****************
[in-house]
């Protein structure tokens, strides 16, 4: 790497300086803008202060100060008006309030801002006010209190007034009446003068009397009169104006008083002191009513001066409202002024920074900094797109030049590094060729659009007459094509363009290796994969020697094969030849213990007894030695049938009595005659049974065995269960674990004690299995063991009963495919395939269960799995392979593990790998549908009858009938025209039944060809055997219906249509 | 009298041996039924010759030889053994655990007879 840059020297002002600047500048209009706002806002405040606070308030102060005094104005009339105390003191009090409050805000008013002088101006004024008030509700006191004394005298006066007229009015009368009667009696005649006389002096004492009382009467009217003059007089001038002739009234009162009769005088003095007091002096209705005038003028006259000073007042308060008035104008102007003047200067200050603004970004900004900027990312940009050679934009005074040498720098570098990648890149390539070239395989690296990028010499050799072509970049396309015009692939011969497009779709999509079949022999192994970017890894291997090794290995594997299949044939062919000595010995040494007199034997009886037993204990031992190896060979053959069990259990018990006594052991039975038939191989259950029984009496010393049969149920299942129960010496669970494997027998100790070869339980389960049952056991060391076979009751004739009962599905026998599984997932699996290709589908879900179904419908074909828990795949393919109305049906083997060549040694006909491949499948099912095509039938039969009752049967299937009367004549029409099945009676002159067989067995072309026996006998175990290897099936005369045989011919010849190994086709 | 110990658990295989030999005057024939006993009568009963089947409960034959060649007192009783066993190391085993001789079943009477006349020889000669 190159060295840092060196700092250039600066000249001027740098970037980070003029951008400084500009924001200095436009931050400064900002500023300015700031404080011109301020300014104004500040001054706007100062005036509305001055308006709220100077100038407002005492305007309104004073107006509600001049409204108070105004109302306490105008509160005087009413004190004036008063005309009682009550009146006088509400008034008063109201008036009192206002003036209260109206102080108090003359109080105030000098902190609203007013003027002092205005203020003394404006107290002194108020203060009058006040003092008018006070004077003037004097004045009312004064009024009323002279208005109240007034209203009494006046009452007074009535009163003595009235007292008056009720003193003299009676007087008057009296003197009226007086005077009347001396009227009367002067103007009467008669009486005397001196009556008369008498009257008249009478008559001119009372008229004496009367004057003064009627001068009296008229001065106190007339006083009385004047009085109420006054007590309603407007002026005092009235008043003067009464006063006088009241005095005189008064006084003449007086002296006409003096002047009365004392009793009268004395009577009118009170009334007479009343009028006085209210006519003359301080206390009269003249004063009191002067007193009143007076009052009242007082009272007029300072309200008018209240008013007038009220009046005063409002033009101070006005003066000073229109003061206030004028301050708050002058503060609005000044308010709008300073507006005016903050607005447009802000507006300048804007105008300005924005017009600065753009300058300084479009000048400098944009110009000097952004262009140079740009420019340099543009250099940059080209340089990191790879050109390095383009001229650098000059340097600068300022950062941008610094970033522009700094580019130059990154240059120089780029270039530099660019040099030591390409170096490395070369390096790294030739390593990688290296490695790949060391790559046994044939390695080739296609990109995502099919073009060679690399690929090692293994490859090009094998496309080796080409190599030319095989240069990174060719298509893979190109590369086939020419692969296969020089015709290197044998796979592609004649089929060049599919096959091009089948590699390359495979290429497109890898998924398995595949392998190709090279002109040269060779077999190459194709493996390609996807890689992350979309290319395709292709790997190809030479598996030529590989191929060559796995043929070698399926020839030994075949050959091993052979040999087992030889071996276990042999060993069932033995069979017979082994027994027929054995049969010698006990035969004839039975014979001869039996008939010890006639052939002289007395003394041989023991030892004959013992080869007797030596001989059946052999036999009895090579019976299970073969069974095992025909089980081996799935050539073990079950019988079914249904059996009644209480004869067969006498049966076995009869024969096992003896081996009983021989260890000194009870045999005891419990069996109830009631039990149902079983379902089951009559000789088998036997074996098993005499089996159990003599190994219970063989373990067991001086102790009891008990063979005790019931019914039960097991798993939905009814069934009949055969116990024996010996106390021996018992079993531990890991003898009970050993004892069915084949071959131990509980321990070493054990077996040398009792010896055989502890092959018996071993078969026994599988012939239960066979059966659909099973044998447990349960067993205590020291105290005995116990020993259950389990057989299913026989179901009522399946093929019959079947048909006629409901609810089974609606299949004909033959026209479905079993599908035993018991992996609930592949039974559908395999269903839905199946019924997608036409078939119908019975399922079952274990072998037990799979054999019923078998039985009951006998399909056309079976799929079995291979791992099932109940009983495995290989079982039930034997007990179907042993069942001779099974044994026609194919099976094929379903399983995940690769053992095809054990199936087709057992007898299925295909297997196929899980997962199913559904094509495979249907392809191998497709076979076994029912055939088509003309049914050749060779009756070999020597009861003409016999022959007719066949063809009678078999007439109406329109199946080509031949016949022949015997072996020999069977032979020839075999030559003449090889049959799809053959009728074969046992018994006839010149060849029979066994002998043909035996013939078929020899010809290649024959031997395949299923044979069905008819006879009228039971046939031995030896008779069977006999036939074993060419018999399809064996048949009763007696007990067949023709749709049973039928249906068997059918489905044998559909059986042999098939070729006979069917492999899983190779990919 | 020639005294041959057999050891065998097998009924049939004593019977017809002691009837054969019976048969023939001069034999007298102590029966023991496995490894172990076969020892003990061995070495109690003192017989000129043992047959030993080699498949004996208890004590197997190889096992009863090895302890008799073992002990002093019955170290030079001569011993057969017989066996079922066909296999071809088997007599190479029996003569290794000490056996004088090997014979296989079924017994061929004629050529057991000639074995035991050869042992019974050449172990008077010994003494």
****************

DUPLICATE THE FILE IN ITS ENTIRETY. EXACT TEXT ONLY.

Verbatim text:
[in-house]
């Protein structure tokens, strides 16, 4: 790497300086803008202060100060008006309030801002006010209190007034009446003068009397009169104006008083002191009513001066409202002024920074900094797109030049590094060729659009007459094509363009290796994969020697094969030849213990007894030695049938009595005659049974065995269960674990004690299995063991009963495919395939269960799995392979593990790998549908009858009938025209039944060809055997219906249509 | 009298041996039924010759030889053994655990007879 840059020297002002600047500048209009706002806002405040606070308030102060005094104005009339105390003191009090409050805000008013002088101006004024008030509700006191004394005298006066007229009015009368009667009696005649006389002096004492009382009467009217003059007089001038002739009234009162009769005088003095007091002096209705005038003028006259000073007042308060008035104008102007003047200067200050603004970004900004900027990312940009050679934009005074040498720098570098990648890149390539070239395989690296990028010499050799072509970049396309015009692939011969497009779709999509079949022999192994970017890894291997090794290995594997299949044939062919000595010995040494007199034997009886037993204990031992190896060979053959069990259990018990006594052991039975038939191989259950029984009496010393049969149920299942129960010496669970494997027998100790070869339980389960049952056991060391076979009751004739009962599905026998599984997932699996290709589908879900179904419908074909828990795949393919109305049906083997060549040694006909491949499948099912095509039938039969009752049967299937009367004549029409099945009676002159067989067995072309026996006998175990290897099936005369045989011919010849190994086709 | 110990658990295989030999005057024939006993009568009963089947409960034959060649007192009783066993190391085993001789079943009477006349020889000669 190159060295840092060196700092250039600066000249001027740098970037980070003029951008400084500009924001200095436009931050400064900002500023300015700031404080011109301020300014104004500040001054706007100062005036509305001055308006709220100077100038407002005492305007309104004073107006509600001049409204108070105004109302306490105008509160005087009413004190004036008063005309009682009550009146006088509400008034008063109201008036009192206002003036209260109206102080108090003359109080105030000098902190609203007013003027002092205005203020003394404006107290002194108020203060009058006040003092008018006070004077003037004097004045009312004064009024009323002279208005109240007034209203009494006046009452007074009535009163003595009235007292008056009720003193003299009676007087008057009296003197009226007086005077009347001396009227009367002067103007009467008669009486005397001196009556008369008498009257008249009478008559001119009372008229004496009367004057003064009627001068009296008229001065106190007339006083009385004047009085109420006054007590309603407007002026005092009235008043003067009464006063006088009241005095005189008064006084003449007086002296006409003096002047009365004392009793009268004395009577009118009170009334007479009343009028006085209210006519003359301080206390009269003249004063009191002067007193009143007076009052009242007082009272007029300072309200008018209240008013007038009220009046005063409002033009101070006005003066000073229109003061206030004028301050708050002058503060609005000044308010709008300073507006005016903050607005447009802000507006300048804007105008300005924005017009600065753009300058300084479009000048400098944009110009000097952004262009140079740009420019340099543009250099940059080209340089990191790879050109390095383009001229650098000059340097600068300022950062941008610094970033522009700094580019130059990154240059120089780029270039530099660019040099030591390409170096490395070369390096790294030739390593990688290296490695790949060391790559046994044939390695080739296609990109995502099919073009060679690399690929090692293994490859090009094998496309080796080409190599030319095989240069990174060719298509893979190109590369086939020419692969296969020089015709290197044998796979592609004649089929060049599919096959091009089948590699390359495979290429497109890898998924398995595949392998190709090279002109040269060779077999190459194709493996390609996807890689992350979309290319395709292709790997190809030479598996030529590989191929060559796995043929070698399926020839030994075949050959091993052979040999087992030889071996276990042999060993069932033995069979017979082994027994027929054995049969010698006990035969004839039975014979001869039996008939010890006639052939002289007395003394041989023991030892004959013992080869007797030596001989059946052999036999009895090579019976299970073969069974095992025909089980081996799935050539073990079950019988079914249904059996009644209480004869067969006498049966076995009869024969096992003896081996009983021989260890000194009870045999005891419990069996109830009631039990149902079983379902089951009559000789088998036997074996098993005499089996159990003599190994219970063989373990067991001086102790009891008990063979005790019931019914039960097991798993939905009814069934009949055969116990024996010996106390021996018992079993531990890991003898009970050993004892069915084949071959131990509980321990070493054990077996040398009792010896055989502890092959018996071993078969026994599988012939239960066979059966659909099973044998447990349960067993205590020291105290005995116990020993259950389990057989299913026989179901009522399946093929019959079947048909006629409901609810089974609606299949004909033959026209479905079993599908035993018991992996609930592949039974559908395999269903839905199946019924997608036409078939119908019975399922079952274990072998037990799979054999019923078998039985009951006998399909056309079976799929079995291979791992099932109940009983495995290989079982039930034997007990179907042993069942001779099974044994026609194919099976094929379903399983995940690769053992095809054990199936087709057992007898299925295909297997196929899980997962199913559904094509495979249907392809191998497709076979076994029912055939088509003309049914050749060779009756070999020597009861003409016999022959007719066949063809009678078999007439109406329109199946080509031949016949022949015997072996020999069977032979020839075999030559003449090889049959799809053959009728074969046992018994006839010149060849029979066994002998043909035996013939078929020899010809290649024959031997395949299923044979069905008819006879009228039971046939031995030896008779069977006999036939074993060419018999399809064996048949009763007696007990067949023709749709049973039928249906068997059918489905044998559909059986042999098939070729006979069917492999899983190779990919 | 020639005294041959057999050891065998097998009924049939004593019977017809002691009837054969019976048969023939001069034999007298102590029966023991496995490894172990076969020892003990061995070495109690003192017989000129043992047959030993080699498949004996208890004590197997190889096992009863090895302890008799073992002990002093019955170290030079001569011993057969017989066996079922066909296999071809088997007599190479029996003569290794000490056996004088090997014979296989079924017994061929004629050529057991000639074995035991050869042992019974050449172990008077010994003494």